NEW YORK (Reuters) - Exasperated by the wolf whistles and cat calls that seem to be the universal welcome for women passing construction sites? New York City is creating an app for that.
City Council Speaker Christine Quinn, who is expected to run for mayor in 2013, said on Tuesday that $20,000 in city funding has been approved for development of a mobile-phone application to fight sexual harassment on the streets and subways.
It will be developed by the creators of hollabacknyc.com, a website that asks people to use camera phones to take a photo or video of their harasser and post it online. The new app is expected to work in a similar fashion but could also alert authorities to particularly egregious offenders.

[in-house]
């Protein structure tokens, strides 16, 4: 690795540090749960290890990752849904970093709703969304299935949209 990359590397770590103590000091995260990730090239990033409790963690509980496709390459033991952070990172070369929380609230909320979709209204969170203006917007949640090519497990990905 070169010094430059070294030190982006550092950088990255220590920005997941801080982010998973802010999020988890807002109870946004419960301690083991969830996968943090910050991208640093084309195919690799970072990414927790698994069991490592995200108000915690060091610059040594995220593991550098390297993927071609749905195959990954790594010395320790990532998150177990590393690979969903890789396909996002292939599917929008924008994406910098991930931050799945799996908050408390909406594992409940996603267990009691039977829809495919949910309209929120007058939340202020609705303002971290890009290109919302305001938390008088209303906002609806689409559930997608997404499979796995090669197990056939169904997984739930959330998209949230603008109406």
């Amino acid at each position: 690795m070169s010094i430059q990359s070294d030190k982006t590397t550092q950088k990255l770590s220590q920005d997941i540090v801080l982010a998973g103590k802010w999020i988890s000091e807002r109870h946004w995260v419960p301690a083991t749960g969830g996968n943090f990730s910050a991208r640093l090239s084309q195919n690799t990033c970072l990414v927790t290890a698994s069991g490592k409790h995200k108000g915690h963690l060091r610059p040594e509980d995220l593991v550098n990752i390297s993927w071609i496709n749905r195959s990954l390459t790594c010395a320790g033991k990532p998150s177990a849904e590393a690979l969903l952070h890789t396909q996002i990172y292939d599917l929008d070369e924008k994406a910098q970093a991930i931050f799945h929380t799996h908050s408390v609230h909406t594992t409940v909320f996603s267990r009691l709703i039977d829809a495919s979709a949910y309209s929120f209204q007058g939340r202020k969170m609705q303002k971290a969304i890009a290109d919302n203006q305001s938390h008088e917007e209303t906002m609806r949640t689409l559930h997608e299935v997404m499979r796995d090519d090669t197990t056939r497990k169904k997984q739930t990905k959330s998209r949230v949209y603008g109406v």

"Harassers out there take note - We're going to know who you are, where you are, what you said and how many times you said it," Quinn told reporters.
"The days of thinking you can make life uncomfortable for women and girls are going to be over through old-fashioned girl power and 21st Century technology."
Research to develop the app is still underway but it will likely feed information into a collection center, Quinn said.
Review of the data may lead to sensitivity training for workers in particularly offending professions or for residents of badly behaved neighborhoods, she said. The most offensive data may be funneled to the New York City Police Department.
"Sometimes catcalling can be harassment or aggravated harassment," Quinn said. "It's a complete violation of someone's right to exist freely and safely in this city and it is also a terrible message to young boys that this is the way grown men conduct themselves."
(Reporting by Barbara Goldberg; Editing by Cynthia Johnston and David Brunnstrom)
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